While I'm in the review writing mood, I may as well get to writing about something that came out at the end of July, the (sort of) latest DC Universe direct-to-DVD animated film, Batman: Under the Red Hood. I say sort of, because Superman/Batman: Apocalypse released just two weeks ago, and while I bought it day 1, I haven't had the chance to watch it yet. Here's to catching up!
Batman: Under the Red Hood is the latest film in the DC Universe series since Februrary's Justice League: Crisis on Two Earths, which while I liked at the time, doesn't really hold up with repeated viewings. And unlike Crisis on Two Earths, Under the Red Hood returns to adapting an actual DC Comics story arc, in this case Judd Winick's "Under the Hood," making it the first full length animated adaptation for a Batman comic, as opposed to Gotham Knight, which was just separate stories that very loosely filled the gap between Batman Begins and The Dark Knight.
The films centers around the death of Jason Todd, the second Robin, and his subsequent rebirth and rise to criminal power as the new Red Hood (a mantle once held by the infamous Joker, the man responsible for Jason Todd's death) and how Batman and company must deal with him.
I never read the "Under the Hood" stories because when I was younger, Batman: A Death in the Family was one of my favorite collected comic books; and when I learned that they basically retconned the events of those books to bring back an already dis-likable character, it honestly just pissed me off. So I can't really speak of this as a good adaptation, but I still think the process of bring back Jason Todd was a terrible decision and the movie still hasn't changed my opinion at all. Call me bitter, but it's just one of those thing I can't let down, and I only bought the film as a collector in the slightest sense.
However, stylistically, the film was more appealing than some of the more recent DCU films, and I found most of the voicework to be believable and close to the characters' personalities. It's not that I hated the film as a film, but the deep ties it has still bother me to say much more.
Speaking of mediocre films that came out in the summer, Jonah Hex. Now, thankfully this 12 minute short has no connection to that other Jonah Hex feature film, lead character aside of course. Presented in a traditional western fashion, the animation and character designs here are neat and far more mature than the lead title on this disc, and you could probably even argue that Thomas Jane makes a better Jonah Hex than Josh Brolin, but I refuse to take the time to find out. Plus, it's got Sarah Conner, that's kind of cool right?...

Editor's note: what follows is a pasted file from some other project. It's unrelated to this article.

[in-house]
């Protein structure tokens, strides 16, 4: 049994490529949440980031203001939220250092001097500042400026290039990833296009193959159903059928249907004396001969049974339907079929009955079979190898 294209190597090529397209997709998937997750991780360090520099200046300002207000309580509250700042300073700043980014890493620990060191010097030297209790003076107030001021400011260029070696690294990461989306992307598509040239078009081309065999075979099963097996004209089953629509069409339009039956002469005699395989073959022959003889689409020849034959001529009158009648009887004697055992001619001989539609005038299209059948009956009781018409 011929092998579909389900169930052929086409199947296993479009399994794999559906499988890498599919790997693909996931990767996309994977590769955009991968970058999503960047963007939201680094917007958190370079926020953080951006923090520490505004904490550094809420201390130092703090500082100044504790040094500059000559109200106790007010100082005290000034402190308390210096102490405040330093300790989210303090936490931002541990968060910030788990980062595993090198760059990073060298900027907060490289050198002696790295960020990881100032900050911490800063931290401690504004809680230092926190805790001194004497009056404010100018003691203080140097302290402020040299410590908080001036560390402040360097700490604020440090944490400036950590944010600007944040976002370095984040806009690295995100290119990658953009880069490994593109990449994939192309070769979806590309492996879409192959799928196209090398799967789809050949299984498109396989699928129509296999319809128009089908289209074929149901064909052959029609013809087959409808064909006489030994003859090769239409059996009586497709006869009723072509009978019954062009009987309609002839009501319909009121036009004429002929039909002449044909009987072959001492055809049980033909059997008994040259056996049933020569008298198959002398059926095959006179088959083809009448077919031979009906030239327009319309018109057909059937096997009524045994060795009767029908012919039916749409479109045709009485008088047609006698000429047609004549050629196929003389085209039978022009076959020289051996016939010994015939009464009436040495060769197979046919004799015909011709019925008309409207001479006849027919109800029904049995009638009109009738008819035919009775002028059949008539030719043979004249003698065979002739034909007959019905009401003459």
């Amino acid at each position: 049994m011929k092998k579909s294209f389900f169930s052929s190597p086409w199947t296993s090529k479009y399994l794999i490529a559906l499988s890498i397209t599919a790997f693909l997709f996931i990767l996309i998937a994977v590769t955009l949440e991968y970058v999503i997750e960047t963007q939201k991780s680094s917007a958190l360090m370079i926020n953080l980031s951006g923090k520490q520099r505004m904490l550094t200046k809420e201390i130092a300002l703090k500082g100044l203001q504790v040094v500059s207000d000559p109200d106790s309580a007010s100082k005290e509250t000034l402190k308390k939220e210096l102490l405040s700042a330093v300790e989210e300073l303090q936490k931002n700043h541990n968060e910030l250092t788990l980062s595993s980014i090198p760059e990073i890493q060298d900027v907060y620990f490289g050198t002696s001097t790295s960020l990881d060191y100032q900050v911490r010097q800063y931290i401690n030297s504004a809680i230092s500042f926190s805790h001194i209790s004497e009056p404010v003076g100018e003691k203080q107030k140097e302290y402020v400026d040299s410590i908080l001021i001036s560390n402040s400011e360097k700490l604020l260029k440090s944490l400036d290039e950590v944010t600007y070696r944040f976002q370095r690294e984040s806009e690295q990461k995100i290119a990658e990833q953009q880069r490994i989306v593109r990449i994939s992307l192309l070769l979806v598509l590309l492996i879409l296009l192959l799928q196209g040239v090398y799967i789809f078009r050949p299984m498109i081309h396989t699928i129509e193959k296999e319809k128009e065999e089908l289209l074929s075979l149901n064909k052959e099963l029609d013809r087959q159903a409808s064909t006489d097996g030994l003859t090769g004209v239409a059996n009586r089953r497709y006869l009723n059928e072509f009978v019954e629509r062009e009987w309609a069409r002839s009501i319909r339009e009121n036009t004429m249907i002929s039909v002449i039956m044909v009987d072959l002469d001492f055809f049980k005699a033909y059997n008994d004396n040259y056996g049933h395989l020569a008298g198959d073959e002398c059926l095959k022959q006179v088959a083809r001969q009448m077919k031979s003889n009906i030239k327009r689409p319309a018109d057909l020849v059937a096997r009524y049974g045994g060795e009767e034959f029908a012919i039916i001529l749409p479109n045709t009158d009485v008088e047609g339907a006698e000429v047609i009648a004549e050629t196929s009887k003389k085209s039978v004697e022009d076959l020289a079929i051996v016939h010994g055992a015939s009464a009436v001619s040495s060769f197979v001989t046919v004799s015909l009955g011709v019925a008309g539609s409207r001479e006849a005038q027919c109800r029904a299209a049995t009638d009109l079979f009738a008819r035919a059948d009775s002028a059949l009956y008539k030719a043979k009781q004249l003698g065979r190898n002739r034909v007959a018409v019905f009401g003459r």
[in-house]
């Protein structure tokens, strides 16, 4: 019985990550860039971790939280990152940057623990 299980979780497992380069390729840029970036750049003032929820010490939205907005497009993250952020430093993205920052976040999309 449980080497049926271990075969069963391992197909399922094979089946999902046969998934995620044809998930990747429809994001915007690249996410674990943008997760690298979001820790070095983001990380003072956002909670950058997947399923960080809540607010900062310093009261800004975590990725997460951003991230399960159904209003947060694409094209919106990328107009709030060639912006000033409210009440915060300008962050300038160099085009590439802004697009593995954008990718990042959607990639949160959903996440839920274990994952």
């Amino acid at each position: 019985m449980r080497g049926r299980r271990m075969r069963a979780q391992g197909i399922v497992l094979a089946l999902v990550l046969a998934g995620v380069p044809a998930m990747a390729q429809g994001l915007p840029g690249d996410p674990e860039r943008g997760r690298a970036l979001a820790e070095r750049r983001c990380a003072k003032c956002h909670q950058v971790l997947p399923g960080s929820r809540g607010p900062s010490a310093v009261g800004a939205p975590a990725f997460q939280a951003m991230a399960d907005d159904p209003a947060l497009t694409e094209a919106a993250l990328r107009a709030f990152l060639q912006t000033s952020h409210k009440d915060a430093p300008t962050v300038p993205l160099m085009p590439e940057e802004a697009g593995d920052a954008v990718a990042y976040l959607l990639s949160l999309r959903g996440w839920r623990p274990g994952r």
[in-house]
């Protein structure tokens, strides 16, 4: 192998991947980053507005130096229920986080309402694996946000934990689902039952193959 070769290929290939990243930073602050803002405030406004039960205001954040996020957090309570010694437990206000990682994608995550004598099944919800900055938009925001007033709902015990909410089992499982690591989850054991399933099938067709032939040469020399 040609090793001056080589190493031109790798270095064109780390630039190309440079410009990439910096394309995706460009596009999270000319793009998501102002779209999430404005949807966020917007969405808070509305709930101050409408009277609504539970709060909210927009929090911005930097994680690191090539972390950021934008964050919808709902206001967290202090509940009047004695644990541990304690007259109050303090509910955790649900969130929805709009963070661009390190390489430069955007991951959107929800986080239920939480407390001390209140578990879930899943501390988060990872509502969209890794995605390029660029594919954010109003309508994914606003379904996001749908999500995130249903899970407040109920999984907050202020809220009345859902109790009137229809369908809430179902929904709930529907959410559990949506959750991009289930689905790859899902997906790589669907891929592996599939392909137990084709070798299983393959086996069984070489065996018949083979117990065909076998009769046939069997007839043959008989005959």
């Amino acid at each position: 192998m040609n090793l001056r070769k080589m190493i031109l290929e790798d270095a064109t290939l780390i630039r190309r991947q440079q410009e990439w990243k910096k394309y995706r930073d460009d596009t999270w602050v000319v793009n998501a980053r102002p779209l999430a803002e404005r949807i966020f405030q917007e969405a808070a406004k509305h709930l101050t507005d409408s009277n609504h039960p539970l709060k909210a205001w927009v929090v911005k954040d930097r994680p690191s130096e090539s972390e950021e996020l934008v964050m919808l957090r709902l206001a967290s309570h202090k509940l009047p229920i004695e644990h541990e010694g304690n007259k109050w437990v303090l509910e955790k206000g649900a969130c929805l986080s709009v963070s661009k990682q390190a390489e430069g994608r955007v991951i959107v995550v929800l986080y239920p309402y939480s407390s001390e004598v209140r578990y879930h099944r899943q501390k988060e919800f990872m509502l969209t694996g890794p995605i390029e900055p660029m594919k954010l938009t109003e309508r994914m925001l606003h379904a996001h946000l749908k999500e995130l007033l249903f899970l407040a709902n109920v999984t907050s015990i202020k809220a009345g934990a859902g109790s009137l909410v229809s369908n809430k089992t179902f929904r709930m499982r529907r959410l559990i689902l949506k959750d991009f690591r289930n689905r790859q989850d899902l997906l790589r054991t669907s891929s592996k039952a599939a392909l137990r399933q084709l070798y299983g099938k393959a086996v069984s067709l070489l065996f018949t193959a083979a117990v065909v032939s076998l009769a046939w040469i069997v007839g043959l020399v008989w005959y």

This section is slowly appearing to be a sign of the times, as the DVD sets slowly lose material to the Blu-ray editions of these films. And while I do have a Blu-ray player, I still prefer the DVD sets because all the packaging matches when placed on my bookshelf, and generally these films aren't that stylistically great that I need to see them in true HD.
What do I mean by this? For one, this is the first '2-disc special edition' DC Universe film to not include a Digital Copy (since the introduction of that feature at least), and the discs don't even have colored labels any more (I noticed this first on the new Superman/Batman, so maybe I'm wrong). And aside from that, there's just a brief look at the history of the Robin character, but more so Jason Todd as the likes of Stephanie Brown and Damian Wayne aren't mentioned. Plus there's a Batman: The Animated Series 2-parter, but, I could do without things I've already seen.
Overall, Batman: Under the Red Hood isn't a terrible film, but it doesn't blow me away either. It works better as an overall story then the previous Batman-centric DCU release, Gotham Knight, but the reasons for that are pretty obvious. However, I have deeper annoyances with this film than the actual film itself, which may have been one of the major factors preventing me from reviewing this, and not just my busy schedule. And when it comes to the extras, DC is clearly trying to make it more apparent that the DVD releases are becoming more and more inferior, which sucks.
Overall Score: 7/10